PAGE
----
12. 5 out of 5

    Michael Connick

    This is my third Brad Thor book and the first that really disappointed me. I gave five stars to both Code of Conduct and The Last Patriot, but this novel barely gets three stars from me. It was written before the other two and I guess Brad Thor has just improved as a writer as he has gained experience. The problem for me is the extraordinary levels of suspension of disbelief that this novel requires of the reader. In the book the Russians have an amazing super weapon available to them that simpl This is my third Brad Thor book and the first that really disappointed me. I gave five stars to both Code of Conduct and The Last Patriot, but this novel barely gets three stars from me. It was written before the other two and I guess Brad Thor has just improved as a writer as he has gained experience. The problem for me is the extraordinary levels of suspension of disbelief that this novel requires of the reader. In the book the Russians have an amazing super weapon available to them that simply makes no sense and whose workings are never reasonably explained. The big attraction to me of the other two novels was the feeling of authenticity they had. Weapons and tactics were for the most part quite true to life. I found the basic premise of this book to be simply absurd and extremely disappointing. The only saving grace to it for me was the fact that Scot Horvath uses a Beretta CX-4 Storm carbine in it, which is a rifle that I happen to own and really like. It's a small thing, but without that I might have given the book only two stars.

  13. 4 out of 5

    D.W. Ulsterman

    Brad Thor's best to date. And given the at-the-time, somewhat unique Russian vs America angle, shows Thor had his ear to the ground of what was coming on the geo-political agenda. He seems to gain more confident footing with each novel, and as an author, that is a good sign of things to come. I'm certain Mac Walker could make quick work of Harvath though. :)

  14. 5 out of 5

    Sarah Koehler

    Not my favorite of the Scot Harvath stories, but still a fun read for spring break. It’s fast paced and entertaining. I did think (based on the back cover summary) that Alexandra would enter the story much sooner — it was like 400 pages before she even showed up. To consider her a “main character” seemed a bit disingenuous. The Russian “anti American communication” system also seemed a bit too far fetched for me. I wish Thor would have simply stuck with the idea of sleeper cells on American soil Not my favorite of the Scot Harvath stories, but still a fun read for spring break. It’s fast paced and entertaining. I did think (based on the back cover summary) that Alexandra would enter the story much sooner — it was like 400 pages before she even showed up. To consider her a “main character” seemed a bit disingenuous. The Russian “anti American communication” system also seemed a bit too far fetched for me. I wish Thor would have simply stuck with the idea of sleeper cells on American soil. Perhaps Harvath could have just spent the entirety of the novel chasing bad guys through American cities. Maybe? Finally — I’m not crazy about Harvath and Meg. I like my badass heroes to not be encumbered by love and women. Reacher is single — just how I like him. Rapp married that idiot Anna. Davenport is on like his third wife. I’d like Scot to be unattached as well. The women always just get in the way. Anyway, I really did enjoy the book — just not nearly as much as the others in this series. I’m certainly still going to read the next books! (I think Path of the Assassin is still my favorite.)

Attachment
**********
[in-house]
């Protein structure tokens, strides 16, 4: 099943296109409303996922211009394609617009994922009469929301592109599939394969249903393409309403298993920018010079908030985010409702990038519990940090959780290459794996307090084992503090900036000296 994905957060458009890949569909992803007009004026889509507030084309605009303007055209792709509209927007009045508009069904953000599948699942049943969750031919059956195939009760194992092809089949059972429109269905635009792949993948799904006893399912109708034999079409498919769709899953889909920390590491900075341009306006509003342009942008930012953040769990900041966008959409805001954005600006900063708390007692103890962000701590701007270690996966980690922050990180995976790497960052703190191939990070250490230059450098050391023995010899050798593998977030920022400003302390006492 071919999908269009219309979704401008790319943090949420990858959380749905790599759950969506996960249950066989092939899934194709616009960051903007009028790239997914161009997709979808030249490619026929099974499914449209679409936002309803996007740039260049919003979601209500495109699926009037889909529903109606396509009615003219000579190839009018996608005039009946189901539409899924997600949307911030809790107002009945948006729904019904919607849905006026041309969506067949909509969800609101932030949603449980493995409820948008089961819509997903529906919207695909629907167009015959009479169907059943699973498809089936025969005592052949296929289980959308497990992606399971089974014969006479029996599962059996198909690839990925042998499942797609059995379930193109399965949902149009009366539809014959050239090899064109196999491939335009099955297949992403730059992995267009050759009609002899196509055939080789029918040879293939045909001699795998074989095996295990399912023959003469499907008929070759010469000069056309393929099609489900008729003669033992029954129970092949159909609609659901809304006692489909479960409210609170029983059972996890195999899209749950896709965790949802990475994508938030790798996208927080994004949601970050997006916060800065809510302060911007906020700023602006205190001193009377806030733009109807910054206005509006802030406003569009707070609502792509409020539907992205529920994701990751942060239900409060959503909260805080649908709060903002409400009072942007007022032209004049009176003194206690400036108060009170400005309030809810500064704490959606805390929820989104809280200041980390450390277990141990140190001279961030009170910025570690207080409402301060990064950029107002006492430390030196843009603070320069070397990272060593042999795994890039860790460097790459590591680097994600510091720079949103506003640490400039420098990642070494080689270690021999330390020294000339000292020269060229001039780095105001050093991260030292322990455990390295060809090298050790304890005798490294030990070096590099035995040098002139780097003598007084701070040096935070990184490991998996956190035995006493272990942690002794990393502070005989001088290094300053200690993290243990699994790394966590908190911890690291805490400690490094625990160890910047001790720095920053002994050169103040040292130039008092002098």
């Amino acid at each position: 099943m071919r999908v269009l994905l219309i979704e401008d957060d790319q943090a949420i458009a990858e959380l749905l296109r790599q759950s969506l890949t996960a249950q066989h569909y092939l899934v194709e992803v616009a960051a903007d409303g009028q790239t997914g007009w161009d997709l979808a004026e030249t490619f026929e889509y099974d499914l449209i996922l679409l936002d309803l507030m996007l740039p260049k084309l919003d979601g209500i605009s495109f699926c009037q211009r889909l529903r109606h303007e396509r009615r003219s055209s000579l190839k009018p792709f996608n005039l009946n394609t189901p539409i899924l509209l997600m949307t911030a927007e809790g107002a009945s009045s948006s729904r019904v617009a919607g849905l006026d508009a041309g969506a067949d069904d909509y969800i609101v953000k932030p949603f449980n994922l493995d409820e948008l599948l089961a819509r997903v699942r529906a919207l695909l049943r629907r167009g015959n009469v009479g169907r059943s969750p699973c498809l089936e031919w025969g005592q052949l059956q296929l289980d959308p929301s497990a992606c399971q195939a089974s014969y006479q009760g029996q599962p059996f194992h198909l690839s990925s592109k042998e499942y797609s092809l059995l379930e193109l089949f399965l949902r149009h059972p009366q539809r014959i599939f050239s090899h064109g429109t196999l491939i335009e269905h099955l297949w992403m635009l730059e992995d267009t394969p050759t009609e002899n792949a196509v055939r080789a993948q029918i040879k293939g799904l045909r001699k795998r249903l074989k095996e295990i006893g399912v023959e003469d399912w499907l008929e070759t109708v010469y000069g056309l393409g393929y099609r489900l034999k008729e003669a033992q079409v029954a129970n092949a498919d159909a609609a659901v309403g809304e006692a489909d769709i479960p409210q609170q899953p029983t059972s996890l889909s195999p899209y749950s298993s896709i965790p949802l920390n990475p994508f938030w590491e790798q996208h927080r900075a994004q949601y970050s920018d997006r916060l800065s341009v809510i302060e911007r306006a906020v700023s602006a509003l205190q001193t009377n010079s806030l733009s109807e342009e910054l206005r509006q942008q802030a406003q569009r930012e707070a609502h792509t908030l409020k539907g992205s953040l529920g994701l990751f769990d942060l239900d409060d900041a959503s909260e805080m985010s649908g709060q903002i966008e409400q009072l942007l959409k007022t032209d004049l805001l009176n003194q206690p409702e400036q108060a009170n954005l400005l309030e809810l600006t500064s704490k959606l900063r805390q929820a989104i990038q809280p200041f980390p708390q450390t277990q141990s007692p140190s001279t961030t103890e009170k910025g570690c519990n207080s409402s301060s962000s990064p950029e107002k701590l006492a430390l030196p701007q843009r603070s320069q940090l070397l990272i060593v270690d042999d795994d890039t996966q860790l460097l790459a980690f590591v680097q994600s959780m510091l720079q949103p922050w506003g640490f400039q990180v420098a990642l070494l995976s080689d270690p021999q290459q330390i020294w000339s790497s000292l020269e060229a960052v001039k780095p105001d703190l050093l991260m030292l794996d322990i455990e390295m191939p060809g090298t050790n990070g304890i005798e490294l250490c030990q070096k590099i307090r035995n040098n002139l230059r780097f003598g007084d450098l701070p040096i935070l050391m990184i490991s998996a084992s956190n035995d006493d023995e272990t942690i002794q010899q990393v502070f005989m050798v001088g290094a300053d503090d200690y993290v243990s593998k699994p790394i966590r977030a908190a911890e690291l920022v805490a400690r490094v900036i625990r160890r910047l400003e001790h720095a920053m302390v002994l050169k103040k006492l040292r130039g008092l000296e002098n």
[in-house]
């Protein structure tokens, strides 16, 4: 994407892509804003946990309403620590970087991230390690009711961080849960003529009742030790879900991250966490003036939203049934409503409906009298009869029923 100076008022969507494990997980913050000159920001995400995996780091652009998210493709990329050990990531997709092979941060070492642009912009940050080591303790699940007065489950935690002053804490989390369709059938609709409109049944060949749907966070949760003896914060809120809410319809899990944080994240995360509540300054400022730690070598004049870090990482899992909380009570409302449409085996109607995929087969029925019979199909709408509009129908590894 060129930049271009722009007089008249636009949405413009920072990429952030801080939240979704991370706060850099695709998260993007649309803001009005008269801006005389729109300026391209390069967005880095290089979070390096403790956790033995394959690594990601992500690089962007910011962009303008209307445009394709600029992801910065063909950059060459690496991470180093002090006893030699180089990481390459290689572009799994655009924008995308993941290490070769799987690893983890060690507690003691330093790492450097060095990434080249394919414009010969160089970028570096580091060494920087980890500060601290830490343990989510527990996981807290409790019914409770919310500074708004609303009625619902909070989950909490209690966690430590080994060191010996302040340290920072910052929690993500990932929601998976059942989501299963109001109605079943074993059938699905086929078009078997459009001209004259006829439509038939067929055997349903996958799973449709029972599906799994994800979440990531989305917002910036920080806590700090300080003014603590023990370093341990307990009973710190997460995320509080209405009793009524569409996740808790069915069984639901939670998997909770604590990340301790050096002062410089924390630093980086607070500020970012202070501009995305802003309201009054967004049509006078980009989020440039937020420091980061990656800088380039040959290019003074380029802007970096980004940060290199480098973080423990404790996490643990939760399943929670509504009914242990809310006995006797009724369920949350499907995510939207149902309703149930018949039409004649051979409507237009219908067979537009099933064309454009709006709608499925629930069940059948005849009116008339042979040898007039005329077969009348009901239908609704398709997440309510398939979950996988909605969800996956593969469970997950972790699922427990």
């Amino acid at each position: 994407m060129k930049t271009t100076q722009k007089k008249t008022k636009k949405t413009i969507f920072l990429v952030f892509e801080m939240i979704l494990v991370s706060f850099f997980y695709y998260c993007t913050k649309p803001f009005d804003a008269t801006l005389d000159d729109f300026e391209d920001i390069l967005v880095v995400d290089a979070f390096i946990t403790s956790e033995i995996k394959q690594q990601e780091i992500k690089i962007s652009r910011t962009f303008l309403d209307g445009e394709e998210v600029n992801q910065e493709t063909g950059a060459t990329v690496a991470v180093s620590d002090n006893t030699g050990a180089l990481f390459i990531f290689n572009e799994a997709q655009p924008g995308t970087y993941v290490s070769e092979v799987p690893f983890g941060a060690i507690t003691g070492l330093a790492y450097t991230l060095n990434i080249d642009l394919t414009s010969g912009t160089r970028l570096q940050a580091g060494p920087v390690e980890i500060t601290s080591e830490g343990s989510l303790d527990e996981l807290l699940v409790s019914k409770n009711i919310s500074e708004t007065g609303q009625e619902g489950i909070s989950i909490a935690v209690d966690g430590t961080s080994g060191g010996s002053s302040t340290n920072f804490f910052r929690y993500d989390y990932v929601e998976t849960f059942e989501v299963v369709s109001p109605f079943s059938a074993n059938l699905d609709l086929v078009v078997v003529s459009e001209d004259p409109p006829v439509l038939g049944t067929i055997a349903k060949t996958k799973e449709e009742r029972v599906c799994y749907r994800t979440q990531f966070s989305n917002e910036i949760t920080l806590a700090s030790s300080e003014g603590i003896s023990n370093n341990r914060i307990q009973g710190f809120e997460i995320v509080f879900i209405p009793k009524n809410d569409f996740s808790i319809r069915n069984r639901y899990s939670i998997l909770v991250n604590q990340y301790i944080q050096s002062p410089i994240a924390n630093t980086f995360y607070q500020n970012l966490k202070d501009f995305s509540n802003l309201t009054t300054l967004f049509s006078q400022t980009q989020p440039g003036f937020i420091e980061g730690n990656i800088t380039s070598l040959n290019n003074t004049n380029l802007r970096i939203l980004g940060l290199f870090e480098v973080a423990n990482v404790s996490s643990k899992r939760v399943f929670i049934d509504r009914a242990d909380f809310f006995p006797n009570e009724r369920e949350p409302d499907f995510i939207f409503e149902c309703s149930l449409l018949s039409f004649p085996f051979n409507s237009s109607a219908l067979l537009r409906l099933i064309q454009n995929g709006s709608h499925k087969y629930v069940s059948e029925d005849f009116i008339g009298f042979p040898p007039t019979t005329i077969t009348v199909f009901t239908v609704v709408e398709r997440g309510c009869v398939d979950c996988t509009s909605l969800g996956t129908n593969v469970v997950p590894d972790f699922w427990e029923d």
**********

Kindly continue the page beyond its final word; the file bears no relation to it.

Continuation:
15. 5 out of 5

    Pamela Mclaren

    Well, now I know. I'm just not that into spy thrillers any more. I remember in earlier days loving Dan Brown, Len Deighton and others, and loved them. But recently I attempted to read one and just couldn't get into it. So I tried another and that too failed to interest me. But State of the Union did grab my interest and kept it until I finished this novel of a U.S. under attack by the Russians. Perhaps its because of all that is happening in the news these days, but I did enjoy reading where a de Well, now I know. I'm just not that into spy thrillers any more. I remember in earlier days loving Dan Brown, Len Deighton and others, and loved them. But recently I attempted to read one and just couldn't get into it. So I tried another and that too failed to interest me. But State of the Union did grab my interest and kept it until I finished this novel of a U.S. under attack by the Russians. Perhaps its because of all that is happening in the news these days, but I did enjoy reading where a decorated navy seal fights against the clock to stop a nuclear holocaust. Not great about it, minute detail about the weapons, planes, ships, etc. — just not into it — and the Russians are really bad guys ... except for the beautiful soviet who ends up helping the Americans. Its a little to 70s/80sish. But as a break from other reading, not bad.

  16. 5 out of 5

    Corey